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EU chief negotiator Barnier has to turn the Brexit-tables

After the EU summit of the end of June, it was reported that some EU27 leaders were considering arranging an informal summit with UK Prime Minister Theresa May

By: N. Peter Kramer - Posted: Thursday, September 6, 2018

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From the beginning of the EU-UK Brexit negotiations onwards, it was clear that Barnier and his cronies had no serious intention to compromise and showed an inflexible attitude; some UK proposals were shot down with lightering speed. They confused negotiating with dictating. The UK’s efforts were treated in the usual arrogant Berlaymont way.  A no deal Brexit loomed seriously: bad for the UK, less bad for the EU as a whole. The ultimate revenge of the Europhiles on a country that dared to vote to leave the EU.
From the beginning of the EU-UK Brexit negotiations onwards, it was clear that Barnier and his cronies had no serious intention to compromise and showed an inflexible attitude; some UK proposals were shot down with lightering speed. They confused negotiating with dictating. The UK’s efforts were treated in the usual arrogant Berlaymont way. A no deal Brexit loomed seriously: bad for the UK, less bad for the EU as a whole. The ultimate revenge of the Europhiles on a country that dared to vote to leave the EU.

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by N. Peter Kramer

After the EU summit of the end of June, it was reported that some EU27 leaders were considering arranging an informal summit with UK Prime Minister Theresa May.

She could pitch her Brexit proposal directly to the member states. 

It seemed that German Chancellor Angela Merkel and others were seriously concerned that negotiations between the UK and the European Commission with chief negotiator Barnier had stalled. 

A source close to the Council was cited: “There is a sense of drift. It is time for leaders to have a serious discussion in the European Council “.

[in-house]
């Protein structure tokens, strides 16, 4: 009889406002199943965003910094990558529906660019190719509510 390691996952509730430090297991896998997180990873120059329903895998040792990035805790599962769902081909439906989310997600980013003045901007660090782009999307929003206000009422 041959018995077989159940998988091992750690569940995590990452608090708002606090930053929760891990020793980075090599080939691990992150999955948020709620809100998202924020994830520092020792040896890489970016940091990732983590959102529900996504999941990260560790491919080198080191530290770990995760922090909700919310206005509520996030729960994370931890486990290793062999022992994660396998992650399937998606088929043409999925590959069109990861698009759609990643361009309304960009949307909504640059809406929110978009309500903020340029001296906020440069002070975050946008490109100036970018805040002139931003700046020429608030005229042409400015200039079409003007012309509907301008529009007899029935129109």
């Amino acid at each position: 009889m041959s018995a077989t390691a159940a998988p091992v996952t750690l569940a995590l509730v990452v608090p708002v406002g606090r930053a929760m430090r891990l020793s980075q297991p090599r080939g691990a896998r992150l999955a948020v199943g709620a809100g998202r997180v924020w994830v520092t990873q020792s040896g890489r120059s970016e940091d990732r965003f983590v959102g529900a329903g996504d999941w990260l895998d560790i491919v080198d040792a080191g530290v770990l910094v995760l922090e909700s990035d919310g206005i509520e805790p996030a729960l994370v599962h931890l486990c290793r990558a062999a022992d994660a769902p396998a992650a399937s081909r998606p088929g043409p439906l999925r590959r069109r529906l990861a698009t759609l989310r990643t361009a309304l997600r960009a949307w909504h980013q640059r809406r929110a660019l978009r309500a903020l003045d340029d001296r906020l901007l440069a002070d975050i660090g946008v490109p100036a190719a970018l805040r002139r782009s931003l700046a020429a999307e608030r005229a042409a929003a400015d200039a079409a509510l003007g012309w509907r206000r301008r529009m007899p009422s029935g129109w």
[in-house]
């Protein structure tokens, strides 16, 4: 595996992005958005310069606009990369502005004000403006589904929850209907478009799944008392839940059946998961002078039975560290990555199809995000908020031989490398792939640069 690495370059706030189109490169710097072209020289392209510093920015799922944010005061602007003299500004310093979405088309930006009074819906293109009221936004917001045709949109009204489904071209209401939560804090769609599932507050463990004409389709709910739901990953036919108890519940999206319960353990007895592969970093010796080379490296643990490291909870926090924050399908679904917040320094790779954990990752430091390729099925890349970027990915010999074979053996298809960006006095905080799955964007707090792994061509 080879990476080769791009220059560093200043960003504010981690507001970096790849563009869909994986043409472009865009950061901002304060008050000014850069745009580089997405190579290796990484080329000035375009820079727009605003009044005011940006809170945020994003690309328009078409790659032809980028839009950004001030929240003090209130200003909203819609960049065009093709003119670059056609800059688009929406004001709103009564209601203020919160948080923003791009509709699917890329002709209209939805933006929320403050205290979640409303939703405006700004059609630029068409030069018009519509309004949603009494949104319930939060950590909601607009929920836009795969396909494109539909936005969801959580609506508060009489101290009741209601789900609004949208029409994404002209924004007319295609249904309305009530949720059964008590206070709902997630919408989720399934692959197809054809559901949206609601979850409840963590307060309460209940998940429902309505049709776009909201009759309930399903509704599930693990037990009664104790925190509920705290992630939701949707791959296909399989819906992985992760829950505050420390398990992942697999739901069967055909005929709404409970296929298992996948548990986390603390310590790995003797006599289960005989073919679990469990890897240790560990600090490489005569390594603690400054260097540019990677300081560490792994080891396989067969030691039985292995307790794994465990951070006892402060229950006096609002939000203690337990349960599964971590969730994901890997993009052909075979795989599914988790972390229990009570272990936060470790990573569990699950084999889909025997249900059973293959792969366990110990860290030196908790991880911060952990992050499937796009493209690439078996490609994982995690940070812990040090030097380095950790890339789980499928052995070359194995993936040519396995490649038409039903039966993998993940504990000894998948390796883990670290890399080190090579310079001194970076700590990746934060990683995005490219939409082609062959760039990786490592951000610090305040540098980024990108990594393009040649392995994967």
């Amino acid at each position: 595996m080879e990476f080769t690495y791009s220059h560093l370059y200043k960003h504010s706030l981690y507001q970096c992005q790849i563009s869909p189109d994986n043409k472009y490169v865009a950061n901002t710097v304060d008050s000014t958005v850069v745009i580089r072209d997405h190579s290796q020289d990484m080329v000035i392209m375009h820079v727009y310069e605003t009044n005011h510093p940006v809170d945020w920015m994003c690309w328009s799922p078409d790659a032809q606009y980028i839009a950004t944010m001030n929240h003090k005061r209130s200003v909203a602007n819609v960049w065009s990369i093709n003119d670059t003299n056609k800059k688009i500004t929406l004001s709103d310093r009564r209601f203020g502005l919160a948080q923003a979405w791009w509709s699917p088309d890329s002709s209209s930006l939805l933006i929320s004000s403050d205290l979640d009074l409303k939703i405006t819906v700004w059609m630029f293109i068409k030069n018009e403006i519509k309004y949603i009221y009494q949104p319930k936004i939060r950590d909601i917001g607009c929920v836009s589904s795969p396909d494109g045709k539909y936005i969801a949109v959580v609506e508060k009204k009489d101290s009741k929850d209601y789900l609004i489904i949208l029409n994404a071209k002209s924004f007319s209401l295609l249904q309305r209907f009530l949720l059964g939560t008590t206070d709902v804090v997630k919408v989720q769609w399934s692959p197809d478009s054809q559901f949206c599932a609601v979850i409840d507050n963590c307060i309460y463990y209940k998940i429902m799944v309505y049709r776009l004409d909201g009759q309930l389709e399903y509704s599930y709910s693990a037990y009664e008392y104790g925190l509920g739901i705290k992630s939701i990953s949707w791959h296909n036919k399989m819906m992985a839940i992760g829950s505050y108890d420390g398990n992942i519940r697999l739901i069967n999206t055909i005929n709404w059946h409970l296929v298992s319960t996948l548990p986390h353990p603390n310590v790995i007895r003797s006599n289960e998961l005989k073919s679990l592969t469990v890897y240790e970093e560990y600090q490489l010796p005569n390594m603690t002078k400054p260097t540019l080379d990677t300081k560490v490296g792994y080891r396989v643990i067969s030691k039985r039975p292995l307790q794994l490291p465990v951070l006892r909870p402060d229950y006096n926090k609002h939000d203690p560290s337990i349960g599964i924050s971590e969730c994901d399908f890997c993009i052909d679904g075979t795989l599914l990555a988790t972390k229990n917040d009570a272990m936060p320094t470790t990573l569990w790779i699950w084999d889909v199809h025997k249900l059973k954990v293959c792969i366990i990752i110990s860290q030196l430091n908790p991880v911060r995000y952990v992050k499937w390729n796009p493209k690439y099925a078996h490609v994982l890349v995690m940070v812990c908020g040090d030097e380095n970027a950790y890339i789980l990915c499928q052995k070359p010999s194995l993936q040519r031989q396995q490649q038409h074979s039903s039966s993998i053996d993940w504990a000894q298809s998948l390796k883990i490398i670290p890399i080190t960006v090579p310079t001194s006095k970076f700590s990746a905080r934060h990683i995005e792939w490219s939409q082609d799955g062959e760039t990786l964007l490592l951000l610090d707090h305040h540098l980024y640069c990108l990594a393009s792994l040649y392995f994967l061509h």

Although during the Council meetings the leaders unanimous backed Barnier, it was clear that there was a growing concern among them about his way of working.   

From the beginning of the EU-UK Brexit negotiations onwards, it was clear that Barnier and his cronies had no serious intention to compromise and showed an inflexible attitude; some UK proposals were shot down with lightering speed. They confused negotiating with dictating. 

The UK’s efforts were treated in the usual arrogant Berlaymont way.  A no deal Brexit loomed seriously: bad for the UK, less bad for the EU as a whole. The ultimate revenge of the Europhiles on a country that dared to vote to leave the EU.

In the meantime, it is becoming more and more evident that the consequences of a ‘no deal’ Brexit would be disastrous for the economy of some member states, especially for Ireland, The Netherlands and Belgium; but also for instance for the North of France. 

In Germany, industry already heavily hit by the EU’s Russian trade boycott fears another big blow from a ‘no deal’ Brexit. Not good for Merkel’s position, who is already in heavy political weather.  

A few days ago, President Macron broached a new approach. After a meeting with UK Prime Minister Theresa May, he wants to keep Europe, inside and outside the EU, together. The main subjects for him are the security and defence relationship after Brexit. 

Macron understands quite well that an EU without the UK will be strongly weakened on both points. This will give PM May ‘change’ for the negotiations on other subjects. 
Soon after Macron had spoken, EU chief negotiator Barnier made a U-turn and pledged that the EU was preparing a unique partnership with the UK. It is also remarkable, that his pledge came immediately after holding talks with German foreign minister Heiko Maas in Berlin. 

During a session of the EU Council in Salzburg on September 20, national leaders are expected to put themselves in the driver’s seat on Brexit negotiations, relegating the European Commission and Mr Barnier to a secondary role in the final months.   

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